In a nation that’s obsessed with smartphones, it’s rare to see a lot of hype around a video card, but AMD’s been getting a lot of attention of late – unfortunately, it’s for all the wrong reasons. AMD’s RX 480 has been in the spotlight but it’s all for the astronomical price of the graphics card.
In the US, the 4GB variant going at $199 and the 8GB version as low as $225, and it delivers performance on par with last-generation’s high-end GPUs, with the added advantage of being better for VR. Rather than focus on 4K performance, 1080p and 1440p are touted as the sweet spot for the RX 480.
At that price and performance, the card sounds like a great mass market product, and early reviews have been positive. Steam Hardware Survey data shows around 95 percent of single monitor PC gamers are playing at 1080p or below. Launching a card primed for these users makes a lot of sense.
In India, the prices are of course higher for a number of reasons, but people still expected the RX 480 to be a great buy without blowing out your budget. The reason for this is the India pricing of Nvidia GTX 960, which launched last year. Depending on the manufacturer you went with, the GTX 960 costs anywhere between Rs. 18,000 and Rs. 20,000 in India, against the US price of $199. Gamers thought this was a fair price, and Nvidia says that the GTX 960 is its top selling video card in India.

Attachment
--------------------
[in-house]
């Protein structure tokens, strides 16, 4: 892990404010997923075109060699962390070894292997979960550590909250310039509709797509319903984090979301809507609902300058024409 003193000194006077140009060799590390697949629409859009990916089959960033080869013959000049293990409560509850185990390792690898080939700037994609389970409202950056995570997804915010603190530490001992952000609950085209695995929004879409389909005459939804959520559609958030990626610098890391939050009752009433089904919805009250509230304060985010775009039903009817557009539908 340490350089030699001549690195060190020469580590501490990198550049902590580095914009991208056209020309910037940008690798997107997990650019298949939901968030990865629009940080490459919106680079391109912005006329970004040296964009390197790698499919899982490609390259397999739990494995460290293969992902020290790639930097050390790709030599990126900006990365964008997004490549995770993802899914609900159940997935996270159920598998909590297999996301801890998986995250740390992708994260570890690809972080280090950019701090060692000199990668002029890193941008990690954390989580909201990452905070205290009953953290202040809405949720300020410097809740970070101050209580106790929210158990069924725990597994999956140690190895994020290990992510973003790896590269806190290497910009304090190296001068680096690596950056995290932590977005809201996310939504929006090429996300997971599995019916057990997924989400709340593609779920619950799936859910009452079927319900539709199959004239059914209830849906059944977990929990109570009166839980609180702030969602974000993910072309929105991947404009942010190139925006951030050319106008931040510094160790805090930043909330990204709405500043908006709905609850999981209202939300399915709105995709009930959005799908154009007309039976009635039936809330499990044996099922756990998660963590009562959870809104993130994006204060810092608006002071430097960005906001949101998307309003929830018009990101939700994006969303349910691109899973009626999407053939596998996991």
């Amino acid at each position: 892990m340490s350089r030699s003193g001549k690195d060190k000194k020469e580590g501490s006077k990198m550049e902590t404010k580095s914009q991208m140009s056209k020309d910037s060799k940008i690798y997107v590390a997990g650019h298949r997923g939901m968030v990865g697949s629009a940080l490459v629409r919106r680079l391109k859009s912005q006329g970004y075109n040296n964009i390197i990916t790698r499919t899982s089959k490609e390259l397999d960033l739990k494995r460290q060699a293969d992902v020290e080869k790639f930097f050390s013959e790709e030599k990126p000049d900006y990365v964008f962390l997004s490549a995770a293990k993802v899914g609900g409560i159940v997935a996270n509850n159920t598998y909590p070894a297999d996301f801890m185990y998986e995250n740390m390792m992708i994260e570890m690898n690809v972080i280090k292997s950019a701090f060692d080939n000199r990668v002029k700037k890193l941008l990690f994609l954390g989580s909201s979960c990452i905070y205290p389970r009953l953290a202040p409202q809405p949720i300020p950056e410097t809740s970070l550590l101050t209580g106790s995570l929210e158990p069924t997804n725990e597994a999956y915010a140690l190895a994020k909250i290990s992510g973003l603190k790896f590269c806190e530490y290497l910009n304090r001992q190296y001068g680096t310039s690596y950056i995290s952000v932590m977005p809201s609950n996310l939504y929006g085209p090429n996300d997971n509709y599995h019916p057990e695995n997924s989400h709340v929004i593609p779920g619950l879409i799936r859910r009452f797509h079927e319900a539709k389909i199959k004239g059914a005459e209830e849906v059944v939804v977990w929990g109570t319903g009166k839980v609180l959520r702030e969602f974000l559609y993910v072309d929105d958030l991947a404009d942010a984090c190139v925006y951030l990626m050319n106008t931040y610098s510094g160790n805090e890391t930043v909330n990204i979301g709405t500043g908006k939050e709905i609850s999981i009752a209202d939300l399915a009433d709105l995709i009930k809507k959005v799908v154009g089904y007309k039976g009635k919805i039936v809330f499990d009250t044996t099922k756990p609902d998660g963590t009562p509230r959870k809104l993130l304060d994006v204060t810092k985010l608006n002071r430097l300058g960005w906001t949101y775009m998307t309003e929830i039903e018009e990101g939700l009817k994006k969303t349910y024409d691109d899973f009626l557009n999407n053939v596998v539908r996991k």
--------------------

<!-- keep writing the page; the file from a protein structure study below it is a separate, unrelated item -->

Even accounting for changes in the dollar-rupee exchange rate, customers had an expectation the RX 480 would be price under Rs. 25,000. When the RX 480 launched in India, however, it was priced astronomically high.
“The Radeon RX 480 is priced at INR 28,990+ for 8GB variant,” read an email from the company. The 4GB variant, priced at $199 (roughly Rs. 13,500) in the US, was priced at Rs. 24,990. This might sound fair considering that it has four times the memory the GTX 960 had at launch. But that’s before the real bomb drops: “Please note that the announced price doesn’t factor duty, freight, distribution margins, retailer margins, local taxes etc. Sapphire, Asus, Gigabyte, MSI and PowerColor will partner with AMD for this card.”
In other words, the card cost nearly Rs. 30,000 before taxes and duties would raise the price, and distributors margins would likely push the actual prices much higher. If you had your heart set on the RX 480, you’d have to fish out what you would pay for a GTX 1070 – a high-end video card – instead.
Blowback from fans
A video card that’s positioned as a mainstream product the world over should not be priced like this, and it’s something that AMD’s Indian audience quickly made clear on social media.
“I guess I will just go with the cheapest 1070 now. Cheapest 970 costs $75 less here, but with lesser VRAM ofcourse,” said one Redditor.
“I am so heartbroken with the price. I wanted to build a new PC with this GPU and play some games at 1080p 60fps almost maxed. I was expecting it to be around 24K for 8 gig but 29-30k is just bullshit,” vented another.
“No. It’s not like the stores are charging more than the official price. $430 is the official launch price of the card and AMD has complete control over its price,” opined a third.
And after much outrage from the gaming and enthusiast community, the company issued a revised price.